• “Then Kristin's talk paused, and Elsa looked up to see her holding a dress she had just taken from the telescope. The dress was cheap, too-much-laundered, and the instant defensive words jumped to Elsa's lips…” -Wallace. Stegner The Big Rock Candy Mountain
  • “Mrs. Switzer was trying … to get all of Daisy’s things into the battered telescope that lay on the bed.” Ruth Suckow
  • “She tried hastily to put on the cover of the bulging telescope and to fasten the straps. One of them broke.” Ruth Suckow
  • “For almost sixteen years, Sandy dominated my marriage like a termagant mother-in-law, and now that she is no longer there to edge between us as we walk, Gerdi and I hardly know what to do with our new-found freedom.” - Dayton O. Hyde, 1968
  • “Washington’s mother ... was a termagant and a Tory, though his wife was a jewel of affability and charm who endured the rigors of winter encampments with her husband through the war and sustained him through periods of ravaging pessimism.” –Fawn M. Brodie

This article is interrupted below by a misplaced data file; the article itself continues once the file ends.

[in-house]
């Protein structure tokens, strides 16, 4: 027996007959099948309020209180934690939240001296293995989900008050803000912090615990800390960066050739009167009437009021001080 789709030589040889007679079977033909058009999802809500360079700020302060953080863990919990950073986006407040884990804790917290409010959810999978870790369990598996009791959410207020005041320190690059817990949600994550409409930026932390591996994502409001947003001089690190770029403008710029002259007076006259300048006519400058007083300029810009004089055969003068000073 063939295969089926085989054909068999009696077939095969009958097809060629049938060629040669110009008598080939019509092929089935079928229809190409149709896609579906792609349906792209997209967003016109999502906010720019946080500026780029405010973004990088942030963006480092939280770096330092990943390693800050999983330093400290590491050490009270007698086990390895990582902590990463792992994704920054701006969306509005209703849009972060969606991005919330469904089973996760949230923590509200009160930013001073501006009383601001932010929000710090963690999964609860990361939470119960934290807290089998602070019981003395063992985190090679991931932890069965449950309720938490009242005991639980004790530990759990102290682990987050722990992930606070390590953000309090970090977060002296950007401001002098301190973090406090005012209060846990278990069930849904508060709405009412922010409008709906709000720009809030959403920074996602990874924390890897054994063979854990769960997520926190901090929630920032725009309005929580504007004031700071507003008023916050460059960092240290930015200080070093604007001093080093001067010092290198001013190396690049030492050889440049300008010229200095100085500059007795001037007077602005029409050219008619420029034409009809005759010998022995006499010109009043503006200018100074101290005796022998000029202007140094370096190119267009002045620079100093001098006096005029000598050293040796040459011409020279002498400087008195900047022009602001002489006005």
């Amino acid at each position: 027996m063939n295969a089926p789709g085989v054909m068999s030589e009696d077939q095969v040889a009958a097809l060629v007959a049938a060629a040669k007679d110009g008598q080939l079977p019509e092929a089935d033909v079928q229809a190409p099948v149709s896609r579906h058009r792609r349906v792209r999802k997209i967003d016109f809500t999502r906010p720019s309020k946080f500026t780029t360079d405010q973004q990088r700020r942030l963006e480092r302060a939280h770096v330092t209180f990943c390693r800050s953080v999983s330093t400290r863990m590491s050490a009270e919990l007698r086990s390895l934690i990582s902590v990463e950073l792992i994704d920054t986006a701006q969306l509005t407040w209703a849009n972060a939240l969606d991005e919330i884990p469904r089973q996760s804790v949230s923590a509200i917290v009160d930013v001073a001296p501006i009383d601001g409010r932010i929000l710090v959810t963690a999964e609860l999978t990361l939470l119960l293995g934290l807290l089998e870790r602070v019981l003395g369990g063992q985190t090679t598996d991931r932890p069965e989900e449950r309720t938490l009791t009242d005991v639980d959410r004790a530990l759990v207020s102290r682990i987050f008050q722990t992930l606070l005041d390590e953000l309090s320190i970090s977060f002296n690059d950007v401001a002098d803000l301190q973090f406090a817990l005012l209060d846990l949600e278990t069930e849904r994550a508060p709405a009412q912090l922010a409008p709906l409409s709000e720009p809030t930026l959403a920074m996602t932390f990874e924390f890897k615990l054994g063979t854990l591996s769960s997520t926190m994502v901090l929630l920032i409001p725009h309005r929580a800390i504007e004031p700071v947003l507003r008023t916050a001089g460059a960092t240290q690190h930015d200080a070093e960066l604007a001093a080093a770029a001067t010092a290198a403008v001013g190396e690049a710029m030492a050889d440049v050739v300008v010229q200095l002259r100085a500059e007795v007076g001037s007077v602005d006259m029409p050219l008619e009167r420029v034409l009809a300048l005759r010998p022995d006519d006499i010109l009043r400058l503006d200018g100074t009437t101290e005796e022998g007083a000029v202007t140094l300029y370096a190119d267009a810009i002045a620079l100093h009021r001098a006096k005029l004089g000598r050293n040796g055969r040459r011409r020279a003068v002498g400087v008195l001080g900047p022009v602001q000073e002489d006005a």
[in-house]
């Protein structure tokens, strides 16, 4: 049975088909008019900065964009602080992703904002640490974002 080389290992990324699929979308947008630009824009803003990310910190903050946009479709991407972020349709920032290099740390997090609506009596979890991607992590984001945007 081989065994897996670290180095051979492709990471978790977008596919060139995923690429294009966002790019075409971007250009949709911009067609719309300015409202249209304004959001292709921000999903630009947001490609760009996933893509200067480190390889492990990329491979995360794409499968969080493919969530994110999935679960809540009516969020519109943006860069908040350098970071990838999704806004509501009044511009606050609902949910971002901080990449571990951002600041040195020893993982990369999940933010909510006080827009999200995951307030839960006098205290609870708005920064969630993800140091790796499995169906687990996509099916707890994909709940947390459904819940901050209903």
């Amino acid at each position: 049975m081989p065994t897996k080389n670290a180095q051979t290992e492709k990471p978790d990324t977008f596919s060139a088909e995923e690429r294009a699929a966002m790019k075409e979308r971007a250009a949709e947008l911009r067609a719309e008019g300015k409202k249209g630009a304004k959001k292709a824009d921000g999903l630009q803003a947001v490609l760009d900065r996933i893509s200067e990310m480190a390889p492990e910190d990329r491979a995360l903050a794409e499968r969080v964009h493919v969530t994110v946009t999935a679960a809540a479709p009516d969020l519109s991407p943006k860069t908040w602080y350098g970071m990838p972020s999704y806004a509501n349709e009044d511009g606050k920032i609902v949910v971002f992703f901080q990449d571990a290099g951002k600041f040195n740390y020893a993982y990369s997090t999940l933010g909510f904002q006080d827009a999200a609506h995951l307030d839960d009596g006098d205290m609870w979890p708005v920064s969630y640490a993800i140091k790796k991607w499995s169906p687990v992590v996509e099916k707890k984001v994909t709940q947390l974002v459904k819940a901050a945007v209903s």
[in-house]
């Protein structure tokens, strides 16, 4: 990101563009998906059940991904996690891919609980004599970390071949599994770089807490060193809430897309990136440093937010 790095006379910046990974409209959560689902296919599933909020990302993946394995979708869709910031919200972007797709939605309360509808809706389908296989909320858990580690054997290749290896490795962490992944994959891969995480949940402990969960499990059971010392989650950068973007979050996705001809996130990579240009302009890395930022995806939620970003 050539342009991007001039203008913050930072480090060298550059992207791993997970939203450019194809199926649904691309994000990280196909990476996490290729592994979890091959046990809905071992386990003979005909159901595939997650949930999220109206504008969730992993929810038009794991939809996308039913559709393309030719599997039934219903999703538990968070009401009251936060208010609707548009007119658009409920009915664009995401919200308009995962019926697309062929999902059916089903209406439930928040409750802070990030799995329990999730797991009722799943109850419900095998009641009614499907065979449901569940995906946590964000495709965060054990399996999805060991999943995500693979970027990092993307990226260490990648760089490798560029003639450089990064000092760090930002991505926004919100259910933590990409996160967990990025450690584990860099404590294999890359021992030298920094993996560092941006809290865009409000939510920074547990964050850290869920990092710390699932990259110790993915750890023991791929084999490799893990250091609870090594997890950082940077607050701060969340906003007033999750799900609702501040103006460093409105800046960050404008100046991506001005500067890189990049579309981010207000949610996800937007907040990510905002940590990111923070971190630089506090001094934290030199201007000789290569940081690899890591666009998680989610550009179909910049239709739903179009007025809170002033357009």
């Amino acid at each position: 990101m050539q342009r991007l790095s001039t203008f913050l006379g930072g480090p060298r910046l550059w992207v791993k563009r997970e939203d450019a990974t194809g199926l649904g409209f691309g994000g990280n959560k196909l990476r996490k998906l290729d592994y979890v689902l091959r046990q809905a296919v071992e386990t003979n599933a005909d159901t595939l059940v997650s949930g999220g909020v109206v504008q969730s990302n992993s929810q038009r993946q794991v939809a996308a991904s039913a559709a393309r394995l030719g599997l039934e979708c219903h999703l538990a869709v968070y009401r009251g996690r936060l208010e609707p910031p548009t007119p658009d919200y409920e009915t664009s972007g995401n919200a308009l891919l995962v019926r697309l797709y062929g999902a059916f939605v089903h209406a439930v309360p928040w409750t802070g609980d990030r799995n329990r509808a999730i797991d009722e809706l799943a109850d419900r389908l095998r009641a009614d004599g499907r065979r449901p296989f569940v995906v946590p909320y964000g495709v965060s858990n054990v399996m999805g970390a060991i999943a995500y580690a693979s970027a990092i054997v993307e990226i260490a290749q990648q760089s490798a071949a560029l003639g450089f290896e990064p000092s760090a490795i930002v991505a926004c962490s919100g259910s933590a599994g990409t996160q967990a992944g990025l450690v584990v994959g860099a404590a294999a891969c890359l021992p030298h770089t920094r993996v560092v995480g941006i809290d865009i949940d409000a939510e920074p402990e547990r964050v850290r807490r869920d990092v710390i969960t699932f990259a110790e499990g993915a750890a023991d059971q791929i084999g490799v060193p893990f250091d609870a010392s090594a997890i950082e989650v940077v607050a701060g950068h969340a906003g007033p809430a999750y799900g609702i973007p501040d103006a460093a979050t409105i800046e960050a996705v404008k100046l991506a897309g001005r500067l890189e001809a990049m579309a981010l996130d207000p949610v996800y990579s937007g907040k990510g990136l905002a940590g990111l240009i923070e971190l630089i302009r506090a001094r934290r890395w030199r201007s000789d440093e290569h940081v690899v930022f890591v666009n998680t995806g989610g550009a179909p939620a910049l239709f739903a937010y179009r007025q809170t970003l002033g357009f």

• “As he ate, a seagull landed on the thrum cap and eyed him quizzically. ” D. Preston & L. Child
  • “Then, as if a herdsman had cracked a whip, wildebeest, zebra, gazelle and antelope sweep over the plains, and for a few weeks the Serengeti thrums with hoofs pounding against hard earth. These are sounds our hominid ancestors would have heard. … a scene they may have watched from a hillside overlooking the plains.” – Virginia Morell, Smithsonian ‘06
  • The thrumming pulses in her brain had begun to leak into one another like spies whispering secrets but she was still on her feet and … her enemies had not triumphed.” - Joyce Carol Oates
  • “Edna Duvalier clambered into the tonneau, scowling and fanning herself impatiently.” -Scott Zesch/Alamo Heights